• Huh?

      Sure it applies here.

      We're one example.

      I don't understand comments like these.

      Microsoft has market domination because of OEM retail distribution.

      Microsoft does not have a monopoly. There are alternatives to Microsoft.

      Asserting that Microsoft does have a monopoly and computer users don't have alternatives is a public disservice.

      Such a perspective supports only Microsoft every bit as much as the official Microsoft party line, "Nothing is wrong. No need to don lifejackets."
      • This sounds like a call for Tux!

        Seriously, CHOOSE a flavor of Linux...ANY flavor. They're either free or a HELL of a lot less than Windows anything.

        At this point in technology there's no reason for anyone to be tied to Microsoft for anything. If you called most of the major program makers, I'm pretty sure a Linux version of their software is already done or in the works.

        And if they don't and you need their software, use wine!

        Even factoring in the extra money Linux techs are worth, they're worth it, you'll be saving much more money in the long run.

        As far as the server goes, I don't bother with windows since SMB was tweaked to the point it can act as the PDS. You pretty much can choose which server flavor you want. SuSe with Novell is a favorite because Novell is very easy to use and work with.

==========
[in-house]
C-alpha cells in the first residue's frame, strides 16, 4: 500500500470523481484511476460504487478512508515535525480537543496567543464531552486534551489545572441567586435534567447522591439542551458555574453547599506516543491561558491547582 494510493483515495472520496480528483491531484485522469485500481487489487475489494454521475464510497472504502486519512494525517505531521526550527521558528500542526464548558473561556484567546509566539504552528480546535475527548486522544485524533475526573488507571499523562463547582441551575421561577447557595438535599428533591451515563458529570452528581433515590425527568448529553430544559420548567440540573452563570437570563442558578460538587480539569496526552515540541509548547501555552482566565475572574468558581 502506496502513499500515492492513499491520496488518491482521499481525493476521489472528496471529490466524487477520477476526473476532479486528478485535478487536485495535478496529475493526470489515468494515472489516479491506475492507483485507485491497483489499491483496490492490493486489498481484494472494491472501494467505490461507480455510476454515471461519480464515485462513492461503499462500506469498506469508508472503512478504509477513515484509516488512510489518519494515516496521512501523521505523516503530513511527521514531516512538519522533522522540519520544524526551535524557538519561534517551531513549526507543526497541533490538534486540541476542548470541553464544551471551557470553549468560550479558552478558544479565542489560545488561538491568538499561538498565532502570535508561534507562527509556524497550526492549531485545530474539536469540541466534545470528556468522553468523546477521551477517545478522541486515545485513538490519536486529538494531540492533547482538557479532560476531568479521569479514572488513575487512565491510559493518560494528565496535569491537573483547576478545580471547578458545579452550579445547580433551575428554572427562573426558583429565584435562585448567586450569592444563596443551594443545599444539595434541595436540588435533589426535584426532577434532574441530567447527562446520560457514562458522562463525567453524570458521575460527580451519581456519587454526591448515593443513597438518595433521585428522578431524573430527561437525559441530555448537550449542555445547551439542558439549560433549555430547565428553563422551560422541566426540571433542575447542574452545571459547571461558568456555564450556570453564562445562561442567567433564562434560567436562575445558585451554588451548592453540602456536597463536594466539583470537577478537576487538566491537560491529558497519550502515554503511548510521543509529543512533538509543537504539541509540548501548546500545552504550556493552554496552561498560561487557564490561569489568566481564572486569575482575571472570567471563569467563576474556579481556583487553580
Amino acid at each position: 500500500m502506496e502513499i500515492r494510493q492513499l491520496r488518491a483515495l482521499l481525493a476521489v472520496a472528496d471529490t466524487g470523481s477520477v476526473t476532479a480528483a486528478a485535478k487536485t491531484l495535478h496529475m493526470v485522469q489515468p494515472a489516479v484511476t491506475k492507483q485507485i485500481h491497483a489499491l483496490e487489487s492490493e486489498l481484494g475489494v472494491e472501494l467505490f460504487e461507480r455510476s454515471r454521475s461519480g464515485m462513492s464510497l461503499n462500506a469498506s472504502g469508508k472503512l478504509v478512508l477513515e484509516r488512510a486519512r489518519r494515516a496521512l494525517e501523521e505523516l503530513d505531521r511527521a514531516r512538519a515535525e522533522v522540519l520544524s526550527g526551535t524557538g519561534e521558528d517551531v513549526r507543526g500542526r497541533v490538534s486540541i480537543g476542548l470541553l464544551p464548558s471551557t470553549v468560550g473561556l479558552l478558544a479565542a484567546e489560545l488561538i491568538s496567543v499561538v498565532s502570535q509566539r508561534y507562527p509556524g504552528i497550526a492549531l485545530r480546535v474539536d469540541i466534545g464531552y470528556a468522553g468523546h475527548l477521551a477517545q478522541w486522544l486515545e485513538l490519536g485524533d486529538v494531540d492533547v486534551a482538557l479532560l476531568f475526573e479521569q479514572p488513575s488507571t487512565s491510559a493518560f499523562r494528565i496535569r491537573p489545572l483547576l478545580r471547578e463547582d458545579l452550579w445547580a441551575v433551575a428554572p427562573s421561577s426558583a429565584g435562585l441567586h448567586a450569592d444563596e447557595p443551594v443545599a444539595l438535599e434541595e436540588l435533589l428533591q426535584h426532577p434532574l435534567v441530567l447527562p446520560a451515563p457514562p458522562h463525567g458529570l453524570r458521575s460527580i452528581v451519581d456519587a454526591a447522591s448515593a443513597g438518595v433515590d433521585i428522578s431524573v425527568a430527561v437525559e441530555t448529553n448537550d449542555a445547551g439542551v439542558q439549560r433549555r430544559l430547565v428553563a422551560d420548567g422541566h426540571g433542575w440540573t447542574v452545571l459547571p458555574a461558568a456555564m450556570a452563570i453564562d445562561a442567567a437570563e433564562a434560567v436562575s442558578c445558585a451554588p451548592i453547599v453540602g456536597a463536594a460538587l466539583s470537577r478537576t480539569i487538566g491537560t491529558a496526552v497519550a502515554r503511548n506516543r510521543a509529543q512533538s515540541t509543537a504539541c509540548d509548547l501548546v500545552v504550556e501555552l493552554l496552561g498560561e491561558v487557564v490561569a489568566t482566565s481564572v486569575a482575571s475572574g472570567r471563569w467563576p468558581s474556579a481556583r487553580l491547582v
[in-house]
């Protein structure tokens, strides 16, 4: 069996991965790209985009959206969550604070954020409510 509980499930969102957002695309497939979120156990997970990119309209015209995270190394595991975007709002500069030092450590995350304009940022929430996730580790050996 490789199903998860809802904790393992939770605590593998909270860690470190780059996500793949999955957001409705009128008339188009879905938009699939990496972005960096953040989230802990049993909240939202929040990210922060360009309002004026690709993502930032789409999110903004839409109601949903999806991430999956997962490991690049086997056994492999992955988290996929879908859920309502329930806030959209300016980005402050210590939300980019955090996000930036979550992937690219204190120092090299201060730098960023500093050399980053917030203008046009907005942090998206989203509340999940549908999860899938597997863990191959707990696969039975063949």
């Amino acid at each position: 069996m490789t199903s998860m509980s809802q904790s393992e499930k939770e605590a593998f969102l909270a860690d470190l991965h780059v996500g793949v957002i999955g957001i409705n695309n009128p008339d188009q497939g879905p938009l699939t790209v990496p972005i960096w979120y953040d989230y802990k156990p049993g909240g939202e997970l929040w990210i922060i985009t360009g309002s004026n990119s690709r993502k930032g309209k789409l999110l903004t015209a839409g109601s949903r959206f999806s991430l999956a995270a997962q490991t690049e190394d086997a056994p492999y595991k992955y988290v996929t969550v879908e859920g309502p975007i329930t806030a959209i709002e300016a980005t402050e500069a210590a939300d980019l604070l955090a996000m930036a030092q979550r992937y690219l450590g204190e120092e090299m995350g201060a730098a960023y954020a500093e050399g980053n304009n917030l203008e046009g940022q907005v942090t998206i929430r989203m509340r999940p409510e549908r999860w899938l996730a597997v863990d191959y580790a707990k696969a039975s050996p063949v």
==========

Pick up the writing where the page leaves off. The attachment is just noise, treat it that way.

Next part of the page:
And the updates are far more frequent than once a month. Additionally security - nuff said.
        • Not The Only Option

          Yes, a version of Linux with WINE makes sense for legacy Intel microprocessor systems.

          As of five weeks ago, our own new computer purchases are strictly Apple.

          So the point is, there are options with more reputable entities than Microsoft.

          My wife, a lifelong Apple user, is still laughing.

          Ten years ago, when we first joined our lives together into one, I promised to show her the true value of Windows compared to Apple systems.

          I sure did. You betcha.

          The little MacBook we bought my stepdaughter for high school is a sweet little system.

          My wife notes that, it may take a little while, but I am trainable. Fortunately, she is an incredibly patient woman.
      • Are you kidding?

        [i]Microsoft does not have a monopoly. There are alternatives to Microsoft.

        Asserting that Microsoft does have a monopoly and computer users don't have alternatives is a public disservice.[/i]

        Yeah, they do. First most computer users do not know or anything outside of windows, they buy a computer turn it on and use it.
        Second M$ has so infected everything that a lot of software people need to use will only work on windows. IE only websites come to mind.
        Sure there are alternatives, but M$ and their goons have done everything in their power to limit everyone's choice and pigeon hole users into a Windows environment.
        • The Flea

          A flea confined to a glass with a cover will bounce high enough to hit the cover only a limited number of times.